Nami Island is a half-moon shaped island located in Chuncheon and is famous for its beautiful tree lined roads. It is situated about 2 hours away from Seoul and is named after General Nami who died fighting with rebels for King Sejo of Joseon Dynasty. He was only 28 at the time of his death. The island was formed as a result of the construction of Cheongpyeong Dam.
Garden of Morning Calm is a 3-hectare garden located in the east of Seoul. There you can hand-pick fresh and luscious strawberries from the dreamy garden with beautiful flowers. You can also experience the exclusive light festival called the Garden of Morning Calm Light Show or enjoy the sledding experience too during winters.
DMZ stands for demilitarized zone, and it’s a heavily militarized no-man’s land between North and South Korea. The DMZ is 250 kilometres long, and about 4 kilometres wide. You can only visit on a guided tour, but it’s well worth it, and will give you a window into the tensions that still exist on the Peninsula today.
What is the most celebrated holiday of the year in Seoul?
There are 2 big holidays that Koreans celebrate. One is Chuseok, which is the mid autumn festival, and the other is Seollal, or New Year. The dates of these holidays change every year, based on the Lunar Calendar, but one thing you can count on, is that the Seoul will be much quieter and travel around in during these times. These are big family celebrations and since many Seoul residents’ hometowns are in smaller cities and towns around the Peninsula. To read more about Chuseok, click here.
What is the most loved local food, savory and sweet of Seoul? Is it a vegetarian friendly city?
Food is a religion in Seoul, and you’ll find restaurants, food stalls, food courts and more everywhere you turn. The one thing you can count in is that the food will be comforting, often spicy and incredibly delicious. Try some fiery ddeokbokki from a street cart, DIY Korean bbq over charcoal for your meat fix or a healthy bowl of bibimbap.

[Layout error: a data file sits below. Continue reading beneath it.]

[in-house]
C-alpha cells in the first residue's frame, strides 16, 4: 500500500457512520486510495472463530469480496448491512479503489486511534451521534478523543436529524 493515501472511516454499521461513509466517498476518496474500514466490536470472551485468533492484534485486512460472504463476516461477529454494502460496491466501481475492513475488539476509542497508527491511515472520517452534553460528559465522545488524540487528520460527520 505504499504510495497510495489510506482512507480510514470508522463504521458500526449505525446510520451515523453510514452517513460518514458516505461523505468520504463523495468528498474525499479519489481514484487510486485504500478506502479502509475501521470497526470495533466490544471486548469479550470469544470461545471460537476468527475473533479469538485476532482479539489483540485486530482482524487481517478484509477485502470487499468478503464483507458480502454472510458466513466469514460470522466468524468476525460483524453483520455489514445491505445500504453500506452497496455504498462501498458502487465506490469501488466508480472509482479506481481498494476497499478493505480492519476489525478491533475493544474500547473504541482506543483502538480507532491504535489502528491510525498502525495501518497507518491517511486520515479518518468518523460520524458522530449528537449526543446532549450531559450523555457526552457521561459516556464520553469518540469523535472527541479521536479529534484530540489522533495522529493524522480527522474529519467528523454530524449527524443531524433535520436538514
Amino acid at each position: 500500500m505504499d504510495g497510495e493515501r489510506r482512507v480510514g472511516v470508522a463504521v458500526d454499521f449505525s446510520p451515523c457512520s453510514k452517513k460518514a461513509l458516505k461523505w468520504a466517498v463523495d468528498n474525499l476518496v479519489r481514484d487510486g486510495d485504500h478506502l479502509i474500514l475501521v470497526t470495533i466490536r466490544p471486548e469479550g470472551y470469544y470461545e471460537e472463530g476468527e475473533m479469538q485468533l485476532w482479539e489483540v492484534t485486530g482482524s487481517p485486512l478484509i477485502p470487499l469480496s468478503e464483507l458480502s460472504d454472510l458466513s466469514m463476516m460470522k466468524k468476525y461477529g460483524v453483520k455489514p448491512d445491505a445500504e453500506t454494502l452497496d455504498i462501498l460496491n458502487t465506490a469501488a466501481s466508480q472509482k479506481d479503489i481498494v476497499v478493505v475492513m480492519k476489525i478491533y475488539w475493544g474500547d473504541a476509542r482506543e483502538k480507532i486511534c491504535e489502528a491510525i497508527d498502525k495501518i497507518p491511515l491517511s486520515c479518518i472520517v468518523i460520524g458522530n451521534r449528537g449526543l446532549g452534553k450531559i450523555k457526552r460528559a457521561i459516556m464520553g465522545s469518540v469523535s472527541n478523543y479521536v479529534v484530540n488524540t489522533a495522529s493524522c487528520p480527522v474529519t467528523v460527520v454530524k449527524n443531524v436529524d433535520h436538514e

Truly vegetarian food is difficult to find in your average Korean restaurant, and a lot of Koreans don’t really understand what vegetarianism is. Lately though, there’s more and more restaurants geared specifically towards vegans and vegetarians. There’s also a good number of Indian restaurants in the city, as well as Loving Hut locations. Seek out some Buddhist temple cuisine if you want truly vegetarian Korean food.
Where to head for shopping in Seoul? Are there any popular weekend/night/flea markets which tourists must visit?
You’ll find shopping pretty much everywhere you turn in the city. There are huge malls, underground shopping complexes, stalls in subways and stand alone stores all over the place. If you want to experience shopping in the middle of the night, head over to the Dongdaemun Wholesale Clothing Town, where you can shop all night long. For insider shopping tips, click here.
In the warmer months, the Bamdokkaebi (or Night Goblin) Market, takes place in the evening hours at various locations around the city. The one at Banpo Hangang Park combines a food truck festival with an artist’s flea market, and it’s a great place to shop for unique gifts made by independent artists and vendors.
Which is the local craft or souvenir of Seoul?
This is probably not the suggestion you’re looking for, but I’m not much of a souvenir shopper myself, so never really recommend these types of trinkets to travelers. What I do recommend people buy in Seoul is some Korean skincare, or eyeglasses if you need them. K-beauty is taking over the world and there’s good reason for it. Products are high quality and very affordable relative to what you’re getting. And yes, there are great products for men too, so this is not geared only at women! I also recommend eyeglasses because you can have a free eye exam, pick out your frames and get lenses made in under an hour, for as little as $50 for everything! Insadong is a popular neighborhood in the heart of Seoul that is often visited by locals and tourists wanting to experience traditional culture of Korea.